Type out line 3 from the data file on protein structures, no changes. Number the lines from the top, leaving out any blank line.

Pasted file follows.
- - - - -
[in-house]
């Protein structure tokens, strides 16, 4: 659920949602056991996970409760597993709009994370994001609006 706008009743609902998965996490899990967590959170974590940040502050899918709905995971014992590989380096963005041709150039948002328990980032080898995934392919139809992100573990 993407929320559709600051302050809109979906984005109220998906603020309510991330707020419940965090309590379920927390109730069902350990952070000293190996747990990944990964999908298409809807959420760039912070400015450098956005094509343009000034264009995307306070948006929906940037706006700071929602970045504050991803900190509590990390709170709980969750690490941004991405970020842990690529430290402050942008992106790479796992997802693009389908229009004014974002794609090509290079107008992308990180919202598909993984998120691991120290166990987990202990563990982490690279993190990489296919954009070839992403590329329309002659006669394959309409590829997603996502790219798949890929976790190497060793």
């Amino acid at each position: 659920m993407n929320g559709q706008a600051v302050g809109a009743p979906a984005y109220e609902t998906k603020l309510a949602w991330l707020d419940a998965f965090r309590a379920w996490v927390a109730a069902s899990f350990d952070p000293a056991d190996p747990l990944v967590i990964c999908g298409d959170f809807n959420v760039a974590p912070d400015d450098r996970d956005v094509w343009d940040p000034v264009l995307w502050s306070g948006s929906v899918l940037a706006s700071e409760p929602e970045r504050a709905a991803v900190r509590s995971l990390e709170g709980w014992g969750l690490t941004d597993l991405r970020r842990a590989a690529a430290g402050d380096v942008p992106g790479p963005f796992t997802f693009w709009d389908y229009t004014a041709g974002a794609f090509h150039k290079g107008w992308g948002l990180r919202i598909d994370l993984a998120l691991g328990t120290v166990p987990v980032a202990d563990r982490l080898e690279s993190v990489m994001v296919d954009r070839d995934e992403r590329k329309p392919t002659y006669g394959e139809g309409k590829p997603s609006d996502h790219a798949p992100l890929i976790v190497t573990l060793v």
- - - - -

């Amino acid at each position: 659920m993407n929320g559709q706008a600051v302050g809109a009743p979906a984005y109220e609902t998906k603020l309510a949602w991330l707020d419940a998965f965090r309590a379920w996490v927390a109730a069902s899990f350990d952070p000293a056991d190996p747990l990944v967590i990964c999908g298409d959170f809807n959420v760039a974590p912070d400015d450098r996970d956005v094509w343009d940040p000034v264009l995307w502050s306070g948006s929906v899918l940037a706006s700071e409760p929602e970045r504050a709905a991803v900190r509590s995971l990390e709170g709980w014992g969750l690490t941004d597993l991405r970020r842990a590989a690529a430290g402050d380096v942008p992106g790479p963005f796992t997802f693009w709009d389908y229009t004014a041709g974002a794609f090509h150039k290079g107008w992308g948002l990180r919202i598909d994370l993984a998120l691991g328990t120290v166990p987990v980032a202990d563990r982490l080898e690279s993190v990489m994001v296919d954009r070839d995934e992403r590329k329309p392919t002659y006669g394959e139809g309409k590829p997603s609006d996502h790219a798949p992100l890929i976790v190497t573990l060793v």